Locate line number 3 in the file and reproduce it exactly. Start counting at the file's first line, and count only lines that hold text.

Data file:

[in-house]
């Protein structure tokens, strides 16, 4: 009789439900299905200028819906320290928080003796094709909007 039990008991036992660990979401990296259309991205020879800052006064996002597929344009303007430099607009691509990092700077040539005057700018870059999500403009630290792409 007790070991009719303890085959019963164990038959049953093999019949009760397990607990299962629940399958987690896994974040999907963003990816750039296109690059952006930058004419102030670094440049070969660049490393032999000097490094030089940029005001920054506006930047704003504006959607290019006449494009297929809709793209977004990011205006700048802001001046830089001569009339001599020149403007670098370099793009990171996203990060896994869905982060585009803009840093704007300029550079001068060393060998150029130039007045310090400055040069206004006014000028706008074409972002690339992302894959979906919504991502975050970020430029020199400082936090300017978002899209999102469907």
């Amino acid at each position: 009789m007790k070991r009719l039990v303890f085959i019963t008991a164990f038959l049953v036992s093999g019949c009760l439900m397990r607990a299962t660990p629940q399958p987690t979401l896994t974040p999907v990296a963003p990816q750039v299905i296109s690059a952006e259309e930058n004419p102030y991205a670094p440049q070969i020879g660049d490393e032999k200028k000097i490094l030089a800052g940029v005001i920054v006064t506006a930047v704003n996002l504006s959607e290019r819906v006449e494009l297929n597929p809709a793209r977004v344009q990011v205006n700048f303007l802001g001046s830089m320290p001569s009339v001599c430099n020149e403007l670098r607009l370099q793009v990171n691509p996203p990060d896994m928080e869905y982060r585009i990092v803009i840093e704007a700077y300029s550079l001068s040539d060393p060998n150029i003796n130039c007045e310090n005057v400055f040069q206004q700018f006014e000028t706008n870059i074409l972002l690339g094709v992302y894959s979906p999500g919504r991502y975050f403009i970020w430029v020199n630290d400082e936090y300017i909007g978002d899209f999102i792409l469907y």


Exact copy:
């Amino acid at each position: 009789m007790k070991r009719l039990v303890f085959i019963t008991a164990f038959l049953v036992s093999g019949c009760l439900m397990r607990a299962t660990p629940q399958p987690t979401l896994t974040p999907v990296a963003p990816q750039v299905i296109s690059a952006e259309e930058n004419p102030y991205a670094p440049q070969i020879g660049d490393e032999k200028k000097i490094l030089a800052g940029v005001i920054v006064t506006a930047v704003n996002l504006s959607e290019r819906v006449e494009l297929n597929p809709a793209r977004v344009q990011v205006n700048f303007l802001g001046s830089m320290p001569s009339v001599c430099n020149e403007l670098r607009l370099q793009v990171n691509p996203p990060d896994m928080e869905y982060r585009i990092v803009i840093e704007a700077y300029s550079l001068s040539d060393p060998n150029i003796n130039c007045e310090n005057v400055f040069q206004q700018f006014e000028t706008n870059i074409l972002l690339g094709v992302y894959s979906p999500g919504r991502y975050f403009i970020w430029v020199n630290d400082e936090y300017i909007g978002d899209f999102i792409l469907y």